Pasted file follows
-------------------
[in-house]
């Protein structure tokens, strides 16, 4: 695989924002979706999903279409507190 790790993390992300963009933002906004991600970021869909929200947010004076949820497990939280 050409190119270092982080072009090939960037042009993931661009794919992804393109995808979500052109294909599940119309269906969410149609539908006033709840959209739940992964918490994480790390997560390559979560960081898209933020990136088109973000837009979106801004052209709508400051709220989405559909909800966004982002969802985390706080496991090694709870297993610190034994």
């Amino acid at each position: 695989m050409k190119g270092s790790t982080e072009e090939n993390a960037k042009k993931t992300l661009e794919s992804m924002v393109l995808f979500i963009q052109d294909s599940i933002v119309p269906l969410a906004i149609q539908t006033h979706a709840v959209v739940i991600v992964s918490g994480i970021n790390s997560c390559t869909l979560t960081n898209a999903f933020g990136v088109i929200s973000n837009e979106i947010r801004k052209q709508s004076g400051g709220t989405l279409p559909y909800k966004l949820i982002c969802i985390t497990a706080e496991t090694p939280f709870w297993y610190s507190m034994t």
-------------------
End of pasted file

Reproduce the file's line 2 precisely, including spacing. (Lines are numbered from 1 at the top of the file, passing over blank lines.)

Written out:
């Protein structure tokens, strides 16, 4: 695989924002979706999903279409507190 790790993390992300963009933002906004991600970021869909929200947010004076949820497990939280 050409190119270092982080072009090939960037042009993931661009794919992804393109995808979500052109294909599940119309269906969410149609539908006033709840959209739940992964918490994480790390997560390559979560960081898209933020990136088109973000837009979106801004052209709508400051709220989405559909909800966004982002969802985390706080496991090694709870297993610190034994």